We all but seethe at the mention of certain specimens of mankind and yes — we eye yet others with that very debilitating thing called envy. Our hearts are still mired deep in resentment and we hold on to the mistakes of others and vow never to forgive them or forget what they did to us. We act as vitriol for own ill-feeling, and whether or not we consume food hardly matters.

When we introspect, we refuse to forgive our own selves too. Our hearts are hard, not just for the world but for our own selves. The bitterness overwhelms any positivity that the holy month brings — simply because we have become too accustomed to living life with a lot of unnecessary baggage.

As this month draws towards its end I hope to shed all that excess baggage, once and for all. I am not only referring to the excesses that reside peacefully around the waistline (someone hide the samosas at iftar!) but also to all the negativity that has all but become a part of me.

I want to let go of all those unpleasant memories that I subconsciously kindle inside my heart. It is to let go of that burning feeling of revenge I get every time I think of certain things — to forget about what so-and-so said behind my back or how I felt when such-and-such thing happened. Clean slate. I mean it.

In many ways this month is a celebration for Muslims around the world because the Quran was first revealed in this month. And what better way to celebrate than bring about a significant and much-needed positive change within my own mental make-up?

I already feel a lot lighter, and this has nothing to do with the bathroom scales which, it has to be said, remain as obstinate as ever.

Ramadan Reflections

Parched lips. Throat dry as a bone. I felt dizzy, proverbially dizzy, almost like Tom in ‘Tom and Jerry’ with the stars and birds circling around his head when Jerry had somehow managed to knock him out (yet again). I felt knocked out too. It had been nearly twelve hours since I had consumed anything and my head felt woozy for want of a big, refreshing mug of tea – right after a bottle of chilled water. All I thought about was food. Sigh.

I made a lazy, half-hearted attempt to pray the next salah, yawning through the raka’as. And then the laptop caught my eye!

Would a little bit of Friends hurt? And oh – did I remember the next episode of the serial I was watching would now be on YouTube? Fatigue? Who remembers fatigue when some fictional characters can make you laugh and smile? Fifteen minutes later, I am giggling like Phoebe. But just an hour later I feel like the biggest moron in existence. Can you relate? Read on.

So I just wasted a precious hour of Ramadan, of fasting in front of the TV/Internet. I might as well eat and drink. What just happened in this one hour? I lost the special relationship I had cultivated with Allah over the last few weeks, my eyes committed the act of looking at non-mahrams, I laughed at jokes that were less-than-respectable, and I angered Allah – all of that whilst fasting. And I used precious time which could just as easily have been utilized for worship.

My heart feels like a deep hollow and as I look at my face in the mirror, I realize that just an hour or so ago, it had been glowing, but not anymore. I look at my hijab hanging on the cupboard and feel like a real hypocrite. Here I am curbing my physical needs from dawn to dusk – only to indulge in sin? I’m sure Satan has a fun time with me outside of Ramadan – because it looks as though I don’t really need him to goof up! The stuff I do with him locked up would doubtless encourage him.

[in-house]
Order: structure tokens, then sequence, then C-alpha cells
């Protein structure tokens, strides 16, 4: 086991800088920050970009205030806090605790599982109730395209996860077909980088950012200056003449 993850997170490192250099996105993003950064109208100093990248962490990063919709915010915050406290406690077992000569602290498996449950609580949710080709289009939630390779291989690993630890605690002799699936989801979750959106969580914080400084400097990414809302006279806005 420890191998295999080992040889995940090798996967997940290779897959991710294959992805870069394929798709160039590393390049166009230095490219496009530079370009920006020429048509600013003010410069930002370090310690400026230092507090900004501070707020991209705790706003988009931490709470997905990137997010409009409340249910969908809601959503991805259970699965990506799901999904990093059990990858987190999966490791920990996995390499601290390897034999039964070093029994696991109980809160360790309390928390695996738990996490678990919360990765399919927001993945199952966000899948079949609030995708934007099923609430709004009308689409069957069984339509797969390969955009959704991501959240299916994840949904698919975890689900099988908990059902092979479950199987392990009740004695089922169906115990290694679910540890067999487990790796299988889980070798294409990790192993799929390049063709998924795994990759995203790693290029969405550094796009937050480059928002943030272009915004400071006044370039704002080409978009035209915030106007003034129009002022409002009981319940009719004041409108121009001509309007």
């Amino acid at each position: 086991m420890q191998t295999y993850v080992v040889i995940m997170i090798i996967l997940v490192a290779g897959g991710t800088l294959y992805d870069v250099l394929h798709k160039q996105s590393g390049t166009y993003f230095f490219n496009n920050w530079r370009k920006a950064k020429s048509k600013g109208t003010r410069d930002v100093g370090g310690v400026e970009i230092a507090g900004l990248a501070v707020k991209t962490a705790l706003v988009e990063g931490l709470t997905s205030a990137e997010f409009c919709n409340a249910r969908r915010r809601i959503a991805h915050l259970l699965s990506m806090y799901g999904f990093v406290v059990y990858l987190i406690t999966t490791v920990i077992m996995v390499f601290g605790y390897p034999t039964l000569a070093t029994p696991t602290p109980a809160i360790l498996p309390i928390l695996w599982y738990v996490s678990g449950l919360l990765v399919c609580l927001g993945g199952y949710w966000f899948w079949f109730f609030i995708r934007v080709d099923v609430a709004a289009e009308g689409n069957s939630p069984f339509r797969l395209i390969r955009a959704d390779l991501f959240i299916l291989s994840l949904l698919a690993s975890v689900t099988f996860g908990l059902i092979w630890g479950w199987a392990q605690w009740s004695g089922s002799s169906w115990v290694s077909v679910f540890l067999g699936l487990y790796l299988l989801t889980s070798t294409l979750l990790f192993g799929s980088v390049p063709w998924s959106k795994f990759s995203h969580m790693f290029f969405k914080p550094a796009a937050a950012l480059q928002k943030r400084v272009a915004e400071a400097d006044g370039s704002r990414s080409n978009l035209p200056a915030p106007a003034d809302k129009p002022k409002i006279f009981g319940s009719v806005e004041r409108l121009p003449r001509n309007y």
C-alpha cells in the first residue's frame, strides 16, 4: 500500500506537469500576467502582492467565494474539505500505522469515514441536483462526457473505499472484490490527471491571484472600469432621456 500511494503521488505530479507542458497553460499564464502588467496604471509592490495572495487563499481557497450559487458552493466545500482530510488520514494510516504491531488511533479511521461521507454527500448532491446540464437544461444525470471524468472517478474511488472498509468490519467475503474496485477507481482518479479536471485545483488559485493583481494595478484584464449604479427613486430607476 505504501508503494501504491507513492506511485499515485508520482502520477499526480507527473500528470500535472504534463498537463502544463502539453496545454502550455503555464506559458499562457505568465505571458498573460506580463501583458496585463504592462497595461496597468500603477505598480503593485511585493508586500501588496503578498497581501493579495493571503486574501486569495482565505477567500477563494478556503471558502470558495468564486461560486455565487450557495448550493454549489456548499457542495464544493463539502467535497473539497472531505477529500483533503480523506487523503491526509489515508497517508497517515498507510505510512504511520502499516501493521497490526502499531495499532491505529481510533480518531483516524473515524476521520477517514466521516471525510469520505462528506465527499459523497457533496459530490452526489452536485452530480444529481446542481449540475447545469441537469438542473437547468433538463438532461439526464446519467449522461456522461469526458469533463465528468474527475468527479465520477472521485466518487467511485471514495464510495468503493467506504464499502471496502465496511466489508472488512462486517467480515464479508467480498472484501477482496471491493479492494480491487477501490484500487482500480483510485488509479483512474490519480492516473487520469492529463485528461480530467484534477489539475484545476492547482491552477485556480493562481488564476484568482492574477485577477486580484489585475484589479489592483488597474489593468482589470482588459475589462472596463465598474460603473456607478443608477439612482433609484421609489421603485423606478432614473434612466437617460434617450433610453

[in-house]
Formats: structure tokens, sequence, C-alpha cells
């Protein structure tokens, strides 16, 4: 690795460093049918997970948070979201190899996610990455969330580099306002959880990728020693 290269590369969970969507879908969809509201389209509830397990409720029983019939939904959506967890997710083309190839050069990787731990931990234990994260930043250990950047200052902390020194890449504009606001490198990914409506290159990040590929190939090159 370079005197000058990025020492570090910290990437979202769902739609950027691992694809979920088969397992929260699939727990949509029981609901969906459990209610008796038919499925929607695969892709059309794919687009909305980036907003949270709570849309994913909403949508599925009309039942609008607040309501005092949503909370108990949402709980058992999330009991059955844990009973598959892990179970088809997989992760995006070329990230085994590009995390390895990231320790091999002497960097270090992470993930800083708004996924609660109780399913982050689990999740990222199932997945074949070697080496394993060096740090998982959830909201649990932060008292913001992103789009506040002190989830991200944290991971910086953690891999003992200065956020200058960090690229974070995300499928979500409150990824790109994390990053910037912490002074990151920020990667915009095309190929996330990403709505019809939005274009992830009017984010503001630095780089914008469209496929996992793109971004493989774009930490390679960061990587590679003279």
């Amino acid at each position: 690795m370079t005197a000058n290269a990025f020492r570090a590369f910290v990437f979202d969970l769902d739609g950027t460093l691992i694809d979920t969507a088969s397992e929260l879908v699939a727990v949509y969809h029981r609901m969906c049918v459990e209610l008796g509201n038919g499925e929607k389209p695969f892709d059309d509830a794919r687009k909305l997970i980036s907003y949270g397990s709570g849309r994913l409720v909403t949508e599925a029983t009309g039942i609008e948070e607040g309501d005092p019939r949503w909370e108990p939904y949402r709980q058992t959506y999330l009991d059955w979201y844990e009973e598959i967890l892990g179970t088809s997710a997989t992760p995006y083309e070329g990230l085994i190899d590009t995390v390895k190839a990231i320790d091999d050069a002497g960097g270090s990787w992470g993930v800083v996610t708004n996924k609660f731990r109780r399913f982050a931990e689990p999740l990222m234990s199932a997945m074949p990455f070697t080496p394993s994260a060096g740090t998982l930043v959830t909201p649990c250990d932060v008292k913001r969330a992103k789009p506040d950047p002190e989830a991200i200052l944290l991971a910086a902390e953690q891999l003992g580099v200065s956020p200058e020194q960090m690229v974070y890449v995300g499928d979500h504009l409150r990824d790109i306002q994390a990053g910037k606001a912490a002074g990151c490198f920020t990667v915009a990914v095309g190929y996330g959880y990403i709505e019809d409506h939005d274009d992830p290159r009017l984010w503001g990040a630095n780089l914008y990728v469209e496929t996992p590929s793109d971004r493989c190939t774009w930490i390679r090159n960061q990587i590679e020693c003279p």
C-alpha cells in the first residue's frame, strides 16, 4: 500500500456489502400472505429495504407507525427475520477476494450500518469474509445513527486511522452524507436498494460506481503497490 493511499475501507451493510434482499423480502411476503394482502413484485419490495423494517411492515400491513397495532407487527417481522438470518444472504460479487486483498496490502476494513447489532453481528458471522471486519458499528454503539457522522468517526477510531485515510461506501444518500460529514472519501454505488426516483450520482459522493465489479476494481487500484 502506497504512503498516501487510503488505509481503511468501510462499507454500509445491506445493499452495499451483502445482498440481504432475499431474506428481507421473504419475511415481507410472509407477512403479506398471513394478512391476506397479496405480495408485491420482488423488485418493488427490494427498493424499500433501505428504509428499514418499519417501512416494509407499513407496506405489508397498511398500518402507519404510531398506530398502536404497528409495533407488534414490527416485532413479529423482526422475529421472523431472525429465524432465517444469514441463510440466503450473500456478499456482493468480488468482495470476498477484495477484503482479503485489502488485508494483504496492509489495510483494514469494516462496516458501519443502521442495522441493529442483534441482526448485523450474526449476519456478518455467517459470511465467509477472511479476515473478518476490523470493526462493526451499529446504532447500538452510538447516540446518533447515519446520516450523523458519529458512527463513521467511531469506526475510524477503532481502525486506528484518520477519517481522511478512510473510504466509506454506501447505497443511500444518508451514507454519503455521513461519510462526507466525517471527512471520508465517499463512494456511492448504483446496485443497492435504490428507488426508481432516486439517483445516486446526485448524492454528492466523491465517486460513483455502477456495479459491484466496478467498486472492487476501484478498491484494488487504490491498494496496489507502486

Actually this Ramadan is so precious, so important, and a blessed guest who comes and goes far too quickly. Allah gave us a whole thirty days to get forgiven, to find peace and success in Dunya and Akhirah. Like the desert sand slips away so noiselessly from a closed fist, so does Ramadan slip away. Before we know it, two weeks are gone, and we’re still covered in sin. More sins in fact, than when we started off. God, what a sorry fate for me if I can’t grab this golden opportunity with both hands and somehow get myself in Allah’ good books, once and for all.

If only I hadn’t wasted time watching something as silly and useless (in fact harmful) as the stupid TV show. I could just as easily have clicked on the beautiful recitations of the wonderful imams or I might have listened to some cool Islamic lectures. Like this one which I would strongly recommend to anyone who feels they’re wasting their time in Ramadan:

So this Ramadan, dear sisters and brothers I just want to stop wasting my time. No matter how hungry and tired (or dizzy for that matter!) I am, I will not while away valuable moments in front of the idiot box or the Internet. I could just take a short nap if I think I need a break. Or some mild stretching and yoga might even be good.

I think the TV guys are in tune with so many of us who plonk ourselves on the couch in the hope that the strenuous day passes quickly. So many channels now have ‘special Ramadan transmissions’ – a lot of which includes more movies and soaps than usual. Also, so many of us log on to Twitter and Facebook and before we know it an hour has passed and we’ve just been checking out a whole lot of random profiles and pictures and ‘liking’ useless stuff, all the while concerning ourselves with other people’s affairs! Not exactly wise, is it? Allahu Akbar! Let’s stay away from it all and make this Ramadan REALLY count! ‘Cause you know that hadith right where Angel Jibrael (Alayhis Salam) cursed certain people?

A part of it here:

Prophet Muhammed (Sall Allahu Alayhi wa Sallam) said: When I climbed the first step, the angel Jibraeel (A.S.) appeared before me and said

“Destruction to him who found the blessed month of Ramdhan and let it pass by without gaining forgiveness”

upon that I said ‘Aameen’. 

(Hakim, Baihaqi)